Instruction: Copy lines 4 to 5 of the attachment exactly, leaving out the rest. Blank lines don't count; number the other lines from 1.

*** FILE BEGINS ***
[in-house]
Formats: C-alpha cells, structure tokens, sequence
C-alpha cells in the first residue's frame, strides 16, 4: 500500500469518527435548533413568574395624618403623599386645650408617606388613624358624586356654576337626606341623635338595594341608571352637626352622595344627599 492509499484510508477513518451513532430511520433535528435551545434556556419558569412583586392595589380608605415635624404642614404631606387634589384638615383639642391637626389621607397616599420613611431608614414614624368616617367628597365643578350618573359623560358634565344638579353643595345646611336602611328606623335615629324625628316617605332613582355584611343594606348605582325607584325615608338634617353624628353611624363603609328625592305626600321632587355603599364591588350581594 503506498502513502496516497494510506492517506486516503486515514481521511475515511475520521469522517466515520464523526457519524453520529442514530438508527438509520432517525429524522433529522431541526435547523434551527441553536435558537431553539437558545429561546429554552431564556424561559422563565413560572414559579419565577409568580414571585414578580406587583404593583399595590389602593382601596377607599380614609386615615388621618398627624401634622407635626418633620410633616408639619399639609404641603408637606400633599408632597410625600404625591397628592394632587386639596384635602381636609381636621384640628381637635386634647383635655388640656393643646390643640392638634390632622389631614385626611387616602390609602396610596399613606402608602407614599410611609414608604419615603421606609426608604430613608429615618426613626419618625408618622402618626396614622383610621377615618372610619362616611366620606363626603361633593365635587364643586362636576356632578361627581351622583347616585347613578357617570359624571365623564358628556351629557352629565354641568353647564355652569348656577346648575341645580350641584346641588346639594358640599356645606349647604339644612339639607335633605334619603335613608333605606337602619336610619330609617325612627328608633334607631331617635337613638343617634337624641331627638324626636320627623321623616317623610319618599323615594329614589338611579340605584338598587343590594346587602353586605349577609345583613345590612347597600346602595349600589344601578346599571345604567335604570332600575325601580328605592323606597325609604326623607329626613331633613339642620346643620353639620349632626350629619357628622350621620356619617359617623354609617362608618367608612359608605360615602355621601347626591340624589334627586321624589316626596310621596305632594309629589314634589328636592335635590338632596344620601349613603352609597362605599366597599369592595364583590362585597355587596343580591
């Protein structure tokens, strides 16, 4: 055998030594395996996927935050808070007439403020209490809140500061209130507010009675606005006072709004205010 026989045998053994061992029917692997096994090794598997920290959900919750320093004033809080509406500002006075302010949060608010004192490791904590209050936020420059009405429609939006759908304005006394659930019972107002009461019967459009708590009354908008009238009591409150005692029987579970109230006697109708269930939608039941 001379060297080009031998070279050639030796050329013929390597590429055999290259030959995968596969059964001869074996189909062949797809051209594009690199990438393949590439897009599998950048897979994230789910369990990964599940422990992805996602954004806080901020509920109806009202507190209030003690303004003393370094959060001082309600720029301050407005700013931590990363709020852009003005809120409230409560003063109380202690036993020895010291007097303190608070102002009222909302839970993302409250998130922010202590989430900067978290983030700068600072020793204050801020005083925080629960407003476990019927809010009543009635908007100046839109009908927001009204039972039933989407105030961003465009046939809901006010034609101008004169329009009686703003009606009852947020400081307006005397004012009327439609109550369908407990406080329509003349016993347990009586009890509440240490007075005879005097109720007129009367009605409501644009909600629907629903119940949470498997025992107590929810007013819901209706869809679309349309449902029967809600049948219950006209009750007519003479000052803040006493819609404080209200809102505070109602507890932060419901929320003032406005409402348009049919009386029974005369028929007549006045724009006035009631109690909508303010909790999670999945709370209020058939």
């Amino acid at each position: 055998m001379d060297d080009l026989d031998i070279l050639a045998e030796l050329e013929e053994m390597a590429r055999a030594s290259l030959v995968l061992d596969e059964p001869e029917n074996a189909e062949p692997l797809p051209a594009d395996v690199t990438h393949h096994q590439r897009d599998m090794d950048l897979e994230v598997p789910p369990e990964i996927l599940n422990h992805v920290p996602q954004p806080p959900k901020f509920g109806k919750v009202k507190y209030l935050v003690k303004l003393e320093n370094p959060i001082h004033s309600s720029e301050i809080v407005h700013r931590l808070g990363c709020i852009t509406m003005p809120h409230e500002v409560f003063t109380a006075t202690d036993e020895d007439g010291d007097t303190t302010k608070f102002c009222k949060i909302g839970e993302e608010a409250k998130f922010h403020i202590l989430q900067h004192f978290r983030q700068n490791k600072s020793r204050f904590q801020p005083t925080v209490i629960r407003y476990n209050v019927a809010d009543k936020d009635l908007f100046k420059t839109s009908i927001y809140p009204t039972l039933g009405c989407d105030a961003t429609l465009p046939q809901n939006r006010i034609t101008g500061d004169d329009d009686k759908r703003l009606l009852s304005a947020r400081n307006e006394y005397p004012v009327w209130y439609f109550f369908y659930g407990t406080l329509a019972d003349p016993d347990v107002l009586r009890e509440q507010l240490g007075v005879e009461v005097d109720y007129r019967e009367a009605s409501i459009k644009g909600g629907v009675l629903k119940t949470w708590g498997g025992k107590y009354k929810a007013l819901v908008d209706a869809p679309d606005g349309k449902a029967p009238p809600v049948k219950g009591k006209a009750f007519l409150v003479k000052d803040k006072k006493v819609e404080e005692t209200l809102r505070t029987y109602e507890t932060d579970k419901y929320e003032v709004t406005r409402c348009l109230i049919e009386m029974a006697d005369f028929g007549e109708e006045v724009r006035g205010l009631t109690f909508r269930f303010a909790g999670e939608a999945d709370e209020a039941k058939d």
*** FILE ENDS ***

């Protein structure tokens, strides 16, 4: 055998030594395996996927935050808070007439403020209490809140500061209130507010009675606005006072709004205010 026989045998053994061992029917692997096994090794598997920290959900919750320093004033809080509406500002006075302010949060608010004192490791904590209050936020420059009405429609939006759908304005006394659930019972107002009461019967459009708590009354908008009238009591409150005692029987579970109230006697109708269930939608039941 001379060297080009031998070279050639030796050329013929390597590429055999290259030959995968596969059964001869074996189909062949797809051209594009690199990438393949590439897009599998950048897979994230789910369990990964599940422990992805996602954004806080901020509920109806009202507190209030003690303004003393370094959060001082309600720029301050407005700013931590990363709020852009003005809120409230409560003063109380202690036993020895010291007097303190608070102002009222909302839970993302409250998130922010202590989430900067978290983030700068600072020793204050801020005083925080629960407003476990019927809010009543009635908007100046839109009908927001009204039972039933989407105030961003465009046939809901006010034609101008004169329009009686703003009606009852947020400081307006005397004012009327439609109550369908407990406080329509003349016993347990009586009890509440240490007075005879005097109720007129009367009605409501644009909600629907629903119940949470498997025992107590929810007013819901209706869809679309349309449902029967809600049948219950006209009750007519003479000052803040006493819609404080209200809102505070109602507890932060419901929320003032406005409402348009049919009386029974005369028929007549006045724009006035009631109690909508303010909790999670999945709370209020058939």
């Amino acid at each position: 055998m001379d060297d080009l026989d031998i070279l050639a045998e030796l050329e013929e053994m390597a590429r055999a030594s290259l030959v995968l061992d596969e059964p001869e029917n074996a189909e062949p692997l797809p051209a594009d395996v690199t990438h393949h096994q590439r897009d599998m090794d950048l897979e994230v598997p789910p369990e990964i996927l599940n422990h992805v920290p996602q954004p806080p959900k901020f509920g109806k919750v009202k507190y209030l935050v003690k303004l003393e320093n370094p959060i001082h004033s309600s720029e301050i809080v407005h700013r931590l808070g990363c709020i852009t509406m003005p809120h409230e500002v409560f003063t109380a006075t202690d036993e020895d007439g010291d007097t303190t302010k608070f102002c009222k949060i909302g839970e993302e608010a409250k998130f922010h403020i202590l989430q900067h004192f978290r983030q700068n490791k600072s020793r204050f904590q801020p005083t925080v209490i629960r407003y476990n209050v019927a809010d009543k936020d009635l908007f100046k420059t839109s009908i927001y809140p009204t039972l039933g009405c989407d105030a961003t429609l465009p046939q809901n939006r006010i034609t101008g500061d004169d329009d009686k759908r703003l009606l009852s304005a947020r400081n307006e006394y005397p004012v009327w209130y439609f109550f369908y659930g407990t406080l329509a019972d003349p016993d347990v107002l009586r009890e509440q507010l240490g007075v005879e009461v005097d109720y007129r019967e009367a009605s409501i459009k644009g909600g629907v009675l629903k119940t949470w708590g498997g025992k107590y009354k929810a007013l819901v908008d209706a869809p679309d606005g349309k449902a029967p009238p809600v049948k219950g009591k006209a009750f007519l409150v003479k000052d803040k006072k006493v819609e404080e005692t209200l809102r505070t029987y109602e507890t932060d579970k419901y929320e003032v709004t406005r409402c348009l109230i049919e009386m029974a006697d005369f028929g007549e109708e006045v724009r006035g205010l009631t109690f909508r269930f303010a909790g999670e939608a999945d709370e209020a039941k058939d």